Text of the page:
The New Zealand sharemarket finished an eventful week with a small gain despite leading offshore indices falling, and heavyweight Fisher and Paykel Healthcare began its climb back.
The S&P/NZX 50 Index increased 29.54 points or 0.23 per cent to 12,700.17 after hitting an intraday low of 12,595.79. There were 60 gainers and 70 decliners over the whole market, and steady trading reached 51.86 million shares worth $167.08 million, as Auckland city centre traders worked from home.
The feature of the week was a rotation of investment out of high-growth shares such as technology and into "cyclical value stocks" that have under-performed during the Covid crisis but showing improvement in earnings, like Fletcher Building.
The turnaround in investor sentiment saw Fisher and Paykel Healthcare plunge 12.2 per cent to $32.43 on Tuesday. The global medical device supplier rose $1.13 or 3.46 per cent to $33.83 and its $41.3m worth of share transactions drove most of the gain on the local market.
Rickey Ward, of JBWere, said the market has gone back into defensive mode and investors were switching into the dividend-yield stocks.
Fletcher Building increased 2c to $5.37 and had gained more than a dollar in the past fortnight after sitting at $4.07 on October 29. Ward said Fletcher had been classified on the market as a problem child and people had been waiting for some encouraging news. "Fletcher is not broken and it clearly has an important role to play in the rebuilding of the New Zealand economy."
Mainfreight struck the $60 milestone, with $1.25 or 2.13 per cent gain. Meridian climbed a further 10c or 1.61 per cent to a new high of $6.30 and Mercury, another to benefit from the switch back to dividend stocks, rose 7c to $6.
Seafood company Sanford recovered 8c to $5.20 after reporting a slump in profit, and Auckland International Airport was up 14c or 1.84 per cent to $7.74.
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The Warehouse Group reported improved 2021 first-quarter trading and rose 11c or 4.6 per cent to $2.50. Group sales were up 6.3 per cent to $738.5m compared with the previous corresponding period, with growth at Noel Leeming (11.5 per cent) and Torpedo7 (41.8 per cent) and online sales grew 58 per cents, representing 11.3 per cent of total revenue for the quarter.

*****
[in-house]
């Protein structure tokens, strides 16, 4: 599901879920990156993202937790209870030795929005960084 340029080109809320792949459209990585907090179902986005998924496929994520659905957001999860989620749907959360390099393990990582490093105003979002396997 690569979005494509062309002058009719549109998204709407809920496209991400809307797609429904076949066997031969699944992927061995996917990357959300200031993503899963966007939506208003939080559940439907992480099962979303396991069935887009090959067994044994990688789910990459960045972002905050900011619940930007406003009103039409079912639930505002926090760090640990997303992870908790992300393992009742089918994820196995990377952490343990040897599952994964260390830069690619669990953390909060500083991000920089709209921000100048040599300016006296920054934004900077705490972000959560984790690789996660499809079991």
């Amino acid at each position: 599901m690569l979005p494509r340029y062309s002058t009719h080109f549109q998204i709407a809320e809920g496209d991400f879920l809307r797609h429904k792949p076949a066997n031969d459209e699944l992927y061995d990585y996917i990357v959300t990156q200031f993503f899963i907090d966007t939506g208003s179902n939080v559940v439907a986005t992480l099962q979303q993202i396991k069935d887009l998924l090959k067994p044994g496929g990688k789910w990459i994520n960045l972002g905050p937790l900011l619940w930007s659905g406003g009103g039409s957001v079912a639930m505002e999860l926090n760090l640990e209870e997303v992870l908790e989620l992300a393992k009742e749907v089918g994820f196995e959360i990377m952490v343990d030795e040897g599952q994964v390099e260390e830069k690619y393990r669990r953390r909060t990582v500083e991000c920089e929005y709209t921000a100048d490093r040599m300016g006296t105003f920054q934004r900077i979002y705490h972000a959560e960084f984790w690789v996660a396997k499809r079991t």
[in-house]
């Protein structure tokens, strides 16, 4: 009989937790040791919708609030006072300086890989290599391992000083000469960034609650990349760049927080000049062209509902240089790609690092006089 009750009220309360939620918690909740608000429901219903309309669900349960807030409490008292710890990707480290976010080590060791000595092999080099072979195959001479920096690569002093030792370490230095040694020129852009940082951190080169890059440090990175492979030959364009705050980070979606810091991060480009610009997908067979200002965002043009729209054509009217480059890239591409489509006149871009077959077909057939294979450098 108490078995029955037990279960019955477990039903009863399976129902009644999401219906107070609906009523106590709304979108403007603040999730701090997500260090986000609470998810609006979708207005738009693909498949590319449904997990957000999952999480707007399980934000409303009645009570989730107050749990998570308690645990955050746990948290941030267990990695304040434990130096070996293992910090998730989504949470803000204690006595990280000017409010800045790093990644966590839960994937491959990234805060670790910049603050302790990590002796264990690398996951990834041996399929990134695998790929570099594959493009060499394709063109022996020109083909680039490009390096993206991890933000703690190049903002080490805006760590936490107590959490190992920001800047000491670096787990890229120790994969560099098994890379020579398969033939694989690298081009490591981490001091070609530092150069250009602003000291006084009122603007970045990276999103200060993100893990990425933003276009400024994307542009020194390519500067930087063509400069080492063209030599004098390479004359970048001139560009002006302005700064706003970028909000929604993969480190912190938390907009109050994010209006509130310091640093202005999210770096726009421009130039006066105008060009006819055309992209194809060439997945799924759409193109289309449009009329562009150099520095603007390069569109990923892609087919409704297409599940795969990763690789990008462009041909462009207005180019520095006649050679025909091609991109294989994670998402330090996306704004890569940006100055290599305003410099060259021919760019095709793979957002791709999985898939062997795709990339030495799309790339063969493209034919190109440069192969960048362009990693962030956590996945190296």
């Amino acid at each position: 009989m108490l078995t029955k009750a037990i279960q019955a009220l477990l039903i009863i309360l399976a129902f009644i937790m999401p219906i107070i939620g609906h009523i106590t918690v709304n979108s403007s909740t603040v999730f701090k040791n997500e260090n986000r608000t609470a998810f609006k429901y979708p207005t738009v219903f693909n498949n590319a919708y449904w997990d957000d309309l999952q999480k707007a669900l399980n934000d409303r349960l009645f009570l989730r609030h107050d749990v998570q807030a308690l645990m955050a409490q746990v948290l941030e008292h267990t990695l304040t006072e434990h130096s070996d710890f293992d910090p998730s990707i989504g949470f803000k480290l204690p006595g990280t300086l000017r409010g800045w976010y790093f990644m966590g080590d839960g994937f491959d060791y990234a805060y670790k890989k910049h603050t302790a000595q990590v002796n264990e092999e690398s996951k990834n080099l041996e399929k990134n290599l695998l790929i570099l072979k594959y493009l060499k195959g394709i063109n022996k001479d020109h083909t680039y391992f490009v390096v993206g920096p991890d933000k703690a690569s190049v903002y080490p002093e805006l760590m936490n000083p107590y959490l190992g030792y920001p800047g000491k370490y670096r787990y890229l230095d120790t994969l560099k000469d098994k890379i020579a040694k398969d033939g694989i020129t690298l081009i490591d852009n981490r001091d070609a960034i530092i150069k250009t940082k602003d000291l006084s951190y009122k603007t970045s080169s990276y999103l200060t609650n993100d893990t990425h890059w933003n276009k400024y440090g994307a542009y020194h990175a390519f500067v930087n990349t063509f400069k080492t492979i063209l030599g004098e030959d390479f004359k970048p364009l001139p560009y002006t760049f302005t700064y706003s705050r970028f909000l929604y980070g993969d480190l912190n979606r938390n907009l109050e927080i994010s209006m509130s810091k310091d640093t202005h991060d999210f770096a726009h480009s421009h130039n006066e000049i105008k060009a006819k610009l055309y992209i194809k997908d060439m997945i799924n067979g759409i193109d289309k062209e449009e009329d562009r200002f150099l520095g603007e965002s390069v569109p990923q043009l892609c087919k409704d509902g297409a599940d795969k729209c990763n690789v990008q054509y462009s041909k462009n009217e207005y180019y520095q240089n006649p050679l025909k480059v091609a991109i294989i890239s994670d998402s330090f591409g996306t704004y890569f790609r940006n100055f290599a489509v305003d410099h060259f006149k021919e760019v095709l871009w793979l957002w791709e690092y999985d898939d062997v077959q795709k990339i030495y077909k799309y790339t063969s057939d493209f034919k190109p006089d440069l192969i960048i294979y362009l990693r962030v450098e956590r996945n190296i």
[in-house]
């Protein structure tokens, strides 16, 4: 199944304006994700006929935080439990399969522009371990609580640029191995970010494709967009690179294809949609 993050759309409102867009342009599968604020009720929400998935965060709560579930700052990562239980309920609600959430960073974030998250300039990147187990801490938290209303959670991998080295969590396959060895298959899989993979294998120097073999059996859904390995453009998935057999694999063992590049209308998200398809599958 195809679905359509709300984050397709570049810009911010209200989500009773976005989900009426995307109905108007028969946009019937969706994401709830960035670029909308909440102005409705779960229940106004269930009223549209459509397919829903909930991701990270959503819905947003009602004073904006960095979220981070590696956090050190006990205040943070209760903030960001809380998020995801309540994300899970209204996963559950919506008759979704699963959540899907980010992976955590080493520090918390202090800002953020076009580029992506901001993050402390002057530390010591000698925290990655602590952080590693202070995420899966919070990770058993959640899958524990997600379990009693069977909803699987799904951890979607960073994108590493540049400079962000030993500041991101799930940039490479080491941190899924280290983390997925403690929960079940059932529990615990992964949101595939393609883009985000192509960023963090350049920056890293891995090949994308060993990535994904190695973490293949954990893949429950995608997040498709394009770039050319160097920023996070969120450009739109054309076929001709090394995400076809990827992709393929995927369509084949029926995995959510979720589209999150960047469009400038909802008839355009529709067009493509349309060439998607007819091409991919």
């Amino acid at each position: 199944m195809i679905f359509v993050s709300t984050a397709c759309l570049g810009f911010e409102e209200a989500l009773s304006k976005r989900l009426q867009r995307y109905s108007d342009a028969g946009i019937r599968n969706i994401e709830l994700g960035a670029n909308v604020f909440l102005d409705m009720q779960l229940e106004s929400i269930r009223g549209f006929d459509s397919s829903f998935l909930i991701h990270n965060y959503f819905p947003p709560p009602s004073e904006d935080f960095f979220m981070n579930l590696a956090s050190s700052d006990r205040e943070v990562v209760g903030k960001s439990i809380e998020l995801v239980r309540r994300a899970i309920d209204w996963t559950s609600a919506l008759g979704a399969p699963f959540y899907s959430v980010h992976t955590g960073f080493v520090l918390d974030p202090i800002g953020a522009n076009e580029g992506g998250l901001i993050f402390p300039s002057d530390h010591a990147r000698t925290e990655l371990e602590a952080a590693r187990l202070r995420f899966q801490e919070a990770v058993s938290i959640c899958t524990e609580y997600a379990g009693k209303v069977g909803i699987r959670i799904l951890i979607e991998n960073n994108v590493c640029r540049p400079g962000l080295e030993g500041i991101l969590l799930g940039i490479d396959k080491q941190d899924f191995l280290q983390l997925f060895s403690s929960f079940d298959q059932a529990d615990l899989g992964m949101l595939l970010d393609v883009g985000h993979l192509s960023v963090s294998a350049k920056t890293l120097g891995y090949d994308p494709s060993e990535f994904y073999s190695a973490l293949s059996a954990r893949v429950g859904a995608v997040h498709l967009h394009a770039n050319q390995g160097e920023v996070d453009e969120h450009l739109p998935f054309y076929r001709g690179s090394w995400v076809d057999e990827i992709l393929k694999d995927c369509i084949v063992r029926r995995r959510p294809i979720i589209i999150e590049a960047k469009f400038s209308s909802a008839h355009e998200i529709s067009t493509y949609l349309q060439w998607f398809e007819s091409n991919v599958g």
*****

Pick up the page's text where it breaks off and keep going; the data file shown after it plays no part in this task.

Utilities investor Infratil fell 5c to $5.35 after earlier reporting a 50 per cent fall to $27.8m in net profit for the six months ending September, but operating earnings (ebitdaf) were up 12.4 per cent to $229.5m.
Pushpay Holdings was down 25c or 3.23 per cent to $7.50; a2 Milk slipped 33 or 2.11 per cent to $15.32; and Serko declined 15c or 2.61 per cent to $5.60.
The property stocks had falls. Argosy was down 3c or 2.04 per cent to $1.44; Kiwi Property fell 1.5c to $1.30, Goodman Property Trust declined 4c to $2.39, Stride declined 4c to $2.28, Property for Industry lost 2.5c to $2.925, and Precinct Properties slipped 1c to $1.20.
New Zealand-bred cloud accounting firm Xero was down 1.35 per cent to A$121.83 ($129.17) at 5.45pm on the ASX 200 Index after reporting strong growth in its profit the day before.
Mobile engagement provider Plexure Group, seeking a secondary listing on the Australian ASX, has raised $32m through an institutional placement at an offer price of $1.20 a share, with key customer McDonald's participating to maintain its 9.9 per cent shareholding. Plexure's share price fell 15c or 9.68 per cent to $1.34.